Abstract: Publication bias is a widely recognised problem which may give rise to misleading results in a meta-analysis. A related problem, defined as within-study selective reporting, has been less well investigated. For example, it may be that several outcomes are measured and analysed but only a selected subset is reported. A similar problem exists when subgroup analyses are reported or not depending on the results. The potential biases due to selective reporting of outcomes or subgroup analyses have particular relevance in meta-analysis. Although widely believed to exist, to date there have been no empirical studies to assess the extent of the problem of within-study selective reporting. Here we report the results of a pilot study, involving only a single LREC (Local Research Ethics Committee), in which we compared the original study protocol and the subsequent study report for approved applications. Our aim was to assess the feasibility of examining within-study selection via this approach with a view to undertaking a larger study if successful. We received 41 (73%) replies from lead researchers of 56 clinical research applications approved in a particular time period by the LREC. Fifteen of these projects, which were completed and published at the time of our study, were further investigated. Only six (40%) stated which outcome variables were of primary interest and 4 (67%) of these showed consistency in the reports. Eight (53%) of the 15 studies mentioned an analysis plan in some way, but studies were rarely specific about the plan in the protocol. Seven (88%) of these eight studies did not follow their prescribed analysis plan: the analysis of stated outcome variables or planned analyses to explore the association between certain variables mentioned in the protocol were found to be missing from the report. Our pilot study to compare LREC approved protocols with subsequent study reports showed that within-study selective reporting may be examined qualitatively by this approach but that it is difficult to quantify the bias as protocols are not sufficiently precise.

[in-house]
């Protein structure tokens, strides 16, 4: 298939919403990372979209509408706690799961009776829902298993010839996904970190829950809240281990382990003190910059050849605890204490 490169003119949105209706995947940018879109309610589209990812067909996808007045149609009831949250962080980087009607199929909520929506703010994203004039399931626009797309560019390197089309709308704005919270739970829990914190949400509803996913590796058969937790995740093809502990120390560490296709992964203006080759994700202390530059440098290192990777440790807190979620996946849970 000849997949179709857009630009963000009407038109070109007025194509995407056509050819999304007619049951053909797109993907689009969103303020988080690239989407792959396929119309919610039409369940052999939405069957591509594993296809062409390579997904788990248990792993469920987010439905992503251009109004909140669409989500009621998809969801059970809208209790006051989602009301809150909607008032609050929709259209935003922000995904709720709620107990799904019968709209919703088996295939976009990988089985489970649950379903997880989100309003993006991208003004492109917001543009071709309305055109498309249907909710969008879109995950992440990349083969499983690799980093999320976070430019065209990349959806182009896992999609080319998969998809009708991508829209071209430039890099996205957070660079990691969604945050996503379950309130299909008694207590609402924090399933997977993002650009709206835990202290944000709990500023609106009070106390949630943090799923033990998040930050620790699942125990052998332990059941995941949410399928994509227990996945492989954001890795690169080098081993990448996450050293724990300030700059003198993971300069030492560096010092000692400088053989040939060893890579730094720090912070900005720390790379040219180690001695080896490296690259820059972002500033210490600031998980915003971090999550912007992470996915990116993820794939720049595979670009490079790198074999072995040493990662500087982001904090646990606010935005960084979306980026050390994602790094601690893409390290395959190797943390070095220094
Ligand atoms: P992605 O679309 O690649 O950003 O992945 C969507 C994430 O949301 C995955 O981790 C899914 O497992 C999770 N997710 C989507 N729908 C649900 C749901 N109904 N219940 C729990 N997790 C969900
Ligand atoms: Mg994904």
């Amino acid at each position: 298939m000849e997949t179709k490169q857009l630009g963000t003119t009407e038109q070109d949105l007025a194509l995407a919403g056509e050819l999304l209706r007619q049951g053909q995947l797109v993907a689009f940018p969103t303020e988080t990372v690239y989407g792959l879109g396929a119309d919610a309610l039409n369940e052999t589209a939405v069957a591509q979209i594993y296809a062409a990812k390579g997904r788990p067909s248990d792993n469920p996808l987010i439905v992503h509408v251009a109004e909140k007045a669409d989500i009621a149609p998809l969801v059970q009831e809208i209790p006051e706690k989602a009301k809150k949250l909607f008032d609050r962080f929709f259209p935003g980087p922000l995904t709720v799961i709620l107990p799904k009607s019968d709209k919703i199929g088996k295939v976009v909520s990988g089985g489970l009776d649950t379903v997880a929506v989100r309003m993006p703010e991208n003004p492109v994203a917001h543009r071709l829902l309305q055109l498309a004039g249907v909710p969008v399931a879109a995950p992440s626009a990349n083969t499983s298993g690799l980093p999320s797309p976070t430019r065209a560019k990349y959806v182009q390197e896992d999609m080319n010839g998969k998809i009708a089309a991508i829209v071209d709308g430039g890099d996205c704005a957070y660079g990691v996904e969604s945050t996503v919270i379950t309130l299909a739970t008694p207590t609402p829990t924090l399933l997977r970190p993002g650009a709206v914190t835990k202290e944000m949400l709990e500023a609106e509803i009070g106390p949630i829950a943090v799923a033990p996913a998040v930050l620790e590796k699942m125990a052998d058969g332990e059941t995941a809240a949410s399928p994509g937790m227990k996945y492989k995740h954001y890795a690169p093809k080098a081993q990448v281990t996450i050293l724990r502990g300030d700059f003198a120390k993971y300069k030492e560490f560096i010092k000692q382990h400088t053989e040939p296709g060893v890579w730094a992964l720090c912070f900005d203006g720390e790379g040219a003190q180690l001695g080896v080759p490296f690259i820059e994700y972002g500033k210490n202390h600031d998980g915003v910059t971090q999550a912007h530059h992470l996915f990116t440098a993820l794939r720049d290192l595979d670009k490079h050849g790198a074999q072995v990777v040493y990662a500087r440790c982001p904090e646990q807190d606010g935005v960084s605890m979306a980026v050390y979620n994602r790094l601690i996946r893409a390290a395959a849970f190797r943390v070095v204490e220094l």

Investigation of within-study selective reporting in clinical research: Follow-up of applications submitted to a local research ethics committee
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